Hi There,

This week, a few thoughts about / responses to the scripts I’ve been reading for the last few weeks for the C4 screenwriting course. As ever, it’s been a fascinating, mentally stimulating, exciting and exhausting process. A huge thank you to all of you who have submitted. I appreciate the huge amount of sweat and time that has gone into these scripts and it’s an absolute privilege to be able to read so many new, exciting, original scripts – and frustrating that we are only able to offer 12 places on the 2020 course.

I’m going to write further about this in the coming weeks – in particular about the qualities that stand out in the scripts we short-list for writer interviews. But before that, this week I’m focusing on some broader observations, mainly on some of the pitfalls to avoid – so apologies if this comes across as a little negative – my further thoughts will be more positive!

One of the things that has struck me is just how few of the submitted scripts are based on real stories – especially compared to what is made, and the shows / films I’ve seen in the past few weeks. And not just scripts based on true stories, but scripts directly focusing on specific societal and political issues in contemporary British life. As I spend the last few weeks reading the scripts I also have an eye on the news – eg the committee questioning Mark Zuckerberg, on Brexit in all its lies and underlying political agendas, on the death of 39 people in a lorry container and the circumstances that enable this to happen – and on the anger, frustration, dismay I feel about all these events – over 1m. people congregating in central London to convey their feelings about Brexit, Greta Thunburg, Alexandria Ocasio-Cortez, the challenges of the climate emergency and the ever-widening scale of global inequality. Compared to films and plays I’ve enjoyed recently, there are very few scripts that directly address these sorts of contemporary issues and stories. For instance, one of the best stage plays I have seen recently is A VERY EXPENSIVE POISON – about the state-sponsored murder of Alexander Litvinenko in London; and I’m greatly looking forward to the BBC / Dancing Ledge productions 3 part serial, SALISBURY, about the circumstances surrounding the poisoning of Sergei Skripal in Salisbury. It seems to me that these are not only stories that have real ‘public interest’ – but they are also extraordinary and inherently dramatic. Other shows I’ve enjoyed recently that that have been inspired by real events – OFFICIAL SECRETS – or simply just tap into the zeitgeist  – The POLITICIAN, GREED. So many of the submitted stories are about lower-key domestic situations and relationships. However well written, with too many of these I don’t know what they’re ultimately about, why the writer thinks they will be important or resonant for an audience.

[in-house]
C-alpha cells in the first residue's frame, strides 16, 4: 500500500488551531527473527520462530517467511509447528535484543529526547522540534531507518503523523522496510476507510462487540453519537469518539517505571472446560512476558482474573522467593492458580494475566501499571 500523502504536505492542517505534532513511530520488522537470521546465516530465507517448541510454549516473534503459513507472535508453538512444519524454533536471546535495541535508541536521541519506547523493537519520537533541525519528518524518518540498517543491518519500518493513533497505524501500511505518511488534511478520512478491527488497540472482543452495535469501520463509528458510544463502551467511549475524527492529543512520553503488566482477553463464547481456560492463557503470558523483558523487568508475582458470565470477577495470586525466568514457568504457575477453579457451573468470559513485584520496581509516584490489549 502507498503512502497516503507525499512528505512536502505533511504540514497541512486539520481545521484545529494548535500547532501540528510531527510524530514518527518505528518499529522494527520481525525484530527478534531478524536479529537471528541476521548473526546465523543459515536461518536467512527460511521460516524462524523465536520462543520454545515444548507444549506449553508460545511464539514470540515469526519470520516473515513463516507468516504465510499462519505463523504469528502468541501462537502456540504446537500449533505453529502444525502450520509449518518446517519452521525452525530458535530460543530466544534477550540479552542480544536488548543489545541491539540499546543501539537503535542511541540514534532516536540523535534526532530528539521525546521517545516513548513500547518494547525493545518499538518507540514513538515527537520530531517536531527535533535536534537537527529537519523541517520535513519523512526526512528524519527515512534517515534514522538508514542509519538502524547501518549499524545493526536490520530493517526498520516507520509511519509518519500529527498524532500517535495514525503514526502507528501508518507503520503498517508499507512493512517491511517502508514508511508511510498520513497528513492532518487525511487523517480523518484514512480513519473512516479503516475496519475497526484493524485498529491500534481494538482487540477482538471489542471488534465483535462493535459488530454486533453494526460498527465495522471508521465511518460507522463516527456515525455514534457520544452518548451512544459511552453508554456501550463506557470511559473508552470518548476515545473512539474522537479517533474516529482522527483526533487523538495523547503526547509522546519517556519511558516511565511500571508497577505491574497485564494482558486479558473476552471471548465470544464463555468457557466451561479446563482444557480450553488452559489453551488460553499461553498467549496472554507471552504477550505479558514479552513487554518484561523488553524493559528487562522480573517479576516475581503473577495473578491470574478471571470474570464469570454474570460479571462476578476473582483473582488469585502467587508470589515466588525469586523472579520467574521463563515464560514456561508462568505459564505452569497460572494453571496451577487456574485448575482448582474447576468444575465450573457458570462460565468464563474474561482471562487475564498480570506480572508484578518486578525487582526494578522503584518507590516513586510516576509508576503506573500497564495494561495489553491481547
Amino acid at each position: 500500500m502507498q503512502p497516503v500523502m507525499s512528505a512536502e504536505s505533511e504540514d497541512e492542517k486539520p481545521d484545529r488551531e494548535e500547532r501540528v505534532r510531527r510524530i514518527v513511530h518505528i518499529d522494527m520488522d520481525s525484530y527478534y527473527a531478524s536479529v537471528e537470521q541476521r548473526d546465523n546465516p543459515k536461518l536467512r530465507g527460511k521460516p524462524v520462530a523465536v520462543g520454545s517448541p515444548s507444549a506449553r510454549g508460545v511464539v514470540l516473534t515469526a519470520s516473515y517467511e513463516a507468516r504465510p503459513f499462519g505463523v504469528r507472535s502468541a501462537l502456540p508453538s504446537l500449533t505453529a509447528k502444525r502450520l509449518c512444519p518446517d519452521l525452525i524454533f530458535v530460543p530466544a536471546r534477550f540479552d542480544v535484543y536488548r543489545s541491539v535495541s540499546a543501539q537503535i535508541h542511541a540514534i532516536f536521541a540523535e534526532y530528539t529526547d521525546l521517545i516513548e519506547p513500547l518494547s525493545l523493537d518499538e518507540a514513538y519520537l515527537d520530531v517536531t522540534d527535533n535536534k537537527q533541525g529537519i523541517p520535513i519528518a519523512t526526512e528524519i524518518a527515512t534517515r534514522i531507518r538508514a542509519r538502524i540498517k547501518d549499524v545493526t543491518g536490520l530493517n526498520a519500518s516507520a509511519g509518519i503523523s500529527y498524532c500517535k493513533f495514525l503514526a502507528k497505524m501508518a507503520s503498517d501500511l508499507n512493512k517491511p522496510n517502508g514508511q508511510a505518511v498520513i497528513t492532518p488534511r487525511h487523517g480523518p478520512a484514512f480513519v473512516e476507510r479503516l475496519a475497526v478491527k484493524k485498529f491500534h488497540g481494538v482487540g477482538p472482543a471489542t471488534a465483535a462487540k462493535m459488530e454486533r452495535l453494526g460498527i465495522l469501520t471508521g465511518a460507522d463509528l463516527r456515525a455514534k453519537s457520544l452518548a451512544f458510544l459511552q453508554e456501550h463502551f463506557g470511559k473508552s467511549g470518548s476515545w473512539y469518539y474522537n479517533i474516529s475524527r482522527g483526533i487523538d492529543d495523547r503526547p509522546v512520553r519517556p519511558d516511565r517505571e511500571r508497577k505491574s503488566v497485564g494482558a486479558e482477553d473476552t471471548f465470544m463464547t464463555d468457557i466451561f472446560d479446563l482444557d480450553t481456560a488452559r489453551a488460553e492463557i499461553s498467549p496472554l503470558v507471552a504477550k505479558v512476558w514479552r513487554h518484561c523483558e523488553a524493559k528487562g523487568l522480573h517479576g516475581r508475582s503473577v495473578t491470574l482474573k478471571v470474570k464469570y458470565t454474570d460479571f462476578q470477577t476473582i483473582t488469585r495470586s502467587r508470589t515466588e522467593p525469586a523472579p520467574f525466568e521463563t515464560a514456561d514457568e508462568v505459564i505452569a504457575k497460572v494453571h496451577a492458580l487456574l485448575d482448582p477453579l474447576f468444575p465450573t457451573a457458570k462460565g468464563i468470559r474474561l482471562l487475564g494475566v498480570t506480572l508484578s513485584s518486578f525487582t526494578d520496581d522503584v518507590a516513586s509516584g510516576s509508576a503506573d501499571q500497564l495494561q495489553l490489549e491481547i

One of your aims as new writers should be to tell stories that are going to make a splash, stand out, challenge the status quo and accepted wisdoms and provoke debate and controversy. And now at the start of your career when you’re not writing under commission, when you’re not having to predict broadcaster taste is when you can be doing it. Embrace the freedom of being able to write whatever you want to and aim high. Think big, tell that story that is going to mark you out as brave, different and original. The best stories resonate with contemporary issues, tap into what is important and scary today.

Some other thoughts / observations –

Find a clear, simple, personal, emotional connection to your own work

There aren’t enough scripts that I start reading and think – wow, what a great, fascinating, dramatic idea. Too many of the ideas feel too small.

You have to hook the reader straight into your story ON PAGE 1. Your page one has to be brilliant. The aim of your first page is to make an impact, to grab the attention of the reader. You need to pull us into your story instantly.